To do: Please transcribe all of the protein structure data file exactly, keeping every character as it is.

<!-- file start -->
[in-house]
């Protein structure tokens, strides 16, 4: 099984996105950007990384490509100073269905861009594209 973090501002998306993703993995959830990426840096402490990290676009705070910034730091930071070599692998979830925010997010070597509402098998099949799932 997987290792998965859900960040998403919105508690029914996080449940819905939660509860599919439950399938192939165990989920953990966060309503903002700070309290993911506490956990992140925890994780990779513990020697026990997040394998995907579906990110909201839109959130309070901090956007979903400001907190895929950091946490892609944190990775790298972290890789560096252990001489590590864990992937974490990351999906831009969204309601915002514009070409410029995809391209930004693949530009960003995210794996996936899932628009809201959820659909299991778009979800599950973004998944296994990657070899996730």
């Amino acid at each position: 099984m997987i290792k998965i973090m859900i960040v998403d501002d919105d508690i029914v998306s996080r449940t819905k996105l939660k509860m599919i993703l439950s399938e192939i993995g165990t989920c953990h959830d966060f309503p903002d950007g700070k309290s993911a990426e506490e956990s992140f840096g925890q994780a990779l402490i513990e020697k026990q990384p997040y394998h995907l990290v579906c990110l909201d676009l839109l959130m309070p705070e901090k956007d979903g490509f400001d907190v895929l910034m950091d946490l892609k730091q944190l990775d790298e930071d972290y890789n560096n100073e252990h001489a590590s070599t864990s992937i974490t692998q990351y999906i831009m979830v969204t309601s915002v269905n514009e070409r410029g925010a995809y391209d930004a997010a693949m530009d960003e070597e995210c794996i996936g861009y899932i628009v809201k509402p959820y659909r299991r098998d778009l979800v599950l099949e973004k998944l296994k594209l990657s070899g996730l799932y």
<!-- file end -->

[in-house]
């Protein structure tokens, strides 16, 4: 099984996105950007990384490509100073269905861009594209 973090501002998306993703993995959830990426840096402490990290676009705070910034730091930071070599692998979830925010997010070597509402098998099949799932 997987290792998965859900960040998403919105508690029914996080449940819905939660509860599919439950399938192939165990989920953990966060309503903002700070309290993911506490956990992140925890994780990779513990020697026990997040394998995907579906990110909201839109959130309070901090956007979903400001907190895929950091946490892609944190990775790298972290890789560096252990001489590590864990992937974490990351999906831009969204309601915002514009070409410029995809391209930004693949530009960003995210794996996936899932628009809201959820659909299991778009979800599950973004998944296994990657070899996730």
């Amino acid at each position: 099984m997987i290792k998965i973090m859900i960040v998403d501002d919105d508690i029914v998306s996080r449940t819905k996105l939660k509860m599919i993703l439950s399938e192939i993995g165990t989920c953990h959830d966060f309503p903002d950007g700070k309290s993911a990426e506490e956990s992140f840096g925890q994780a990779l402490i513990e020697k026990q990384p997040y394998h995907l990290v579906c990110l909201d676009l839109l959130m309070p705070e901090k956007d979903g490509f400001d907190v895929l910034m950091d946490l892609k730091q944190l990775d790298e930071d972290y890789n560096n100073e252990h001489a590590s070599t864990s992937i974490t692998q990351y999906i831009m979830v969204t309601s915002v269905n514009e070409r410029g925010a995809y391209d930004a997010a693949m530009d960003e070597e995210c794996i996936g861009y899932i628009v809201k509402p959820y659909r299991r098998d778009l979800v599950l099949e973004k998944l296994k594209l990657s070899g996730l799932y």